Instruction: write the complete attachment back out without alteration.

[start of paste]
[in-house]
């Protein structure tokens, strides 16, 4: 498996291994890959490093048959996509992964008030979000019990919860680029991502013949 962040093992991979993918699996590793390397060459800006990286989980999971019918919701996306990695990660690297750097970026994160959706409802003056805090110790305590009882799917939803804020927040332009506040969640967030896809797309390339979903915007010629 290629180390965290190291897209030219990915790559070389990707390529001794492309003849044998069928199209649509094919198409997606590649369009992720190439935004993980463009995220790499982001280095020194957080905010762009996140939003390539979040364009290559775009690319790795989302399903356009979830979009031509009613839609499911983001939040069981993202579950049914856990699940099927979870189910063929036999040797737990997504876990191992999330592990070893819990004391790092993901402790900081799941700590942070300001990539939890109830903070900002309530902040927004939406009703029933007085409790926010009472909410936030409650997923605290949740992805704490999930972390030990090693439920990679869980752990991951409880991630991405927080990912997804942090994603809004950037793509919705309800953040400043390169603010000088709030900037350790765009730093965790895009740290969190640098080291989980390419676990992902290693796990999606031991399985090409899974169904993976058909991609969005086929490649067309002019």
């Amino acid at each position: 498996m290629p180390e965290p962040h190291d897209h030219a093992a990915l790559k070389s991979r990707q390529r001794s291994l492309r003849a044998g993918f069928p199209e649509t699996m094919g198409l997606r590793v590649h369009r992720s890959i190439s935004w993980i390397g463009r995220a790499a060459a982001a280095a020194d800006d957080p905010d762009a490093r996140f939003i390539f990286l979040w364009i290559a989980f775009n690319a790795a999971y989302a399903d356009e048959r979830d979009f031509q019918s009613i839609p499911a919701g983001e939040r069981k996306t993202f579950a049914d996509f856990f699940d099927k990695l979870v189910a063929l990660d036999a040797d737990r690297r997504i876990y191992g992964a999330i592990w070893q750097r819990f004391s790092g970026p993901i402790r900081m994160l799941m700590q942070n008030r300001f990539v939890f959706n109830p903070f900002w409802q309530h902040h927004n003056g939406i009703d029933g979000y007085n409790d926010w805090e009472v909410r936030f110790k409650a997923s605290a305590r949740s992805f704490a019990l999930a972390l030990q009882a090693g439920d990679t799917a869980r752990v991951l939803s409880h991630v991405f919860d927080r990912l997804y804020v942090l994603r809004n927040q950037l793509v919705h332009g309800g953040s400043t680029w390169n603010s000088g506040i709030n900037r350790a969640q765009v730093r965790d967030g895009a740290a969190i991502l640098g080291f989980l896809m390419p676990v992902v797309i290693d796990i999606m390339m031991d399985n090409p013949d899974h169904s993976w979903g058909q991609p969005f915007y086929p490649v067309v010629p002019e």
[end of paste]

[in-house]
């Protein structure tokens, strides 16, 4: 498996291994890959490093048959996509992964008030979000019990919860680029991502013949 962040093992991979993918699996590793390397060459800006990286989980999971019918919701996306990695990660690297750097970026994160959706409802003056805090110790305590009882799917939803804020927040332009506040969640967030896809797309390339979903915007010629 290629180390965290190291897209030219990915790559070389990707390529001794492309003849044998069928199209649509094919198409997606590649369009992720190439935004993980463009995220790499982001280095020194957080905010762009996140939003390539979040364009290559775009690319790795989302399903356009979830979009031509009613839609499911983001939040069981993202579950049914856990699940099927979870189910063929036999040797737990997504876990191992999330592990070893819990004391790092993901402790900081799941700590942070300001990539939890109830903070900002309530902040927004939406009703029933007085409790926010009472909410936030409650997923605290949740992805704490999930972390030990090693439920990679869980752990991951409880991630991405927080990912997804942090994603809004950037793509919705309800953040400043390169603010000088709030900037350790765009730093965790895009740290969190640098080291989980390419676990992902290693796990999606031991399985090409899974169904993976058909991609969005086929490649067309002019």
């Amino acid at each position: 498996m290629p180390e965290p962040h190291d897209h030219a093992a990915l790559k070389s991979r990707q390529r001794s291994l492309r003849a044998g993918f069928p199209e649509t699996m094919g198409l997606r590793v590649h369009r992720s890959i190439s935004w993980i390397g463009r995220a790499a060459a982001a280095a020194d800006d957080p905010d762009a490093r996140f939003i390539f990286l979040w364009i290559a989980f775009n690319a790795a999971y989302a399903d356009e048959r979830d979009f031509q019918s009613i839609p499911a919701g983001e939040r069981k996306t993202f579950a049914d996509f856990f699940d099927k990695l979870v189910a063929l990660d036999a040797d737990r690297r997504i876990y191992g992964a999330i592990w070893q750097r819990f004391s790092g970026p993901i402790r900081m994160l799941m700590q942070n008030r300001f990539v939890f959706n109830p903070f900002w409802q309530h902040h927004n003056g939406i009703d029933g979000y007085n409790d926010w805090e009472v909410r936030f110790k409650a997923s605290a305590r949740s992805f704490a019990l999930a972390l030990q009882a090693g439920d990679t799917a869980r752990v991951l939803s409880h991630v991405f919860d927080r990912l997804y804020v942090l994603r809004n927040q950037l793509v919705h332009g309800g953040s400043t680029w390169n603010s000088g506040i709030n900037r350790a969640q765009v730093r965790d967030g895009a740290a969190i991502l640098g080291f989980l896809m390419p676990v992902v797309i290693d796990i999606m390339m031991d399985n090409p013949d899974h169904s993976w979903g058909q991609p969005f915007y086929p490649v067309v010629p002019e």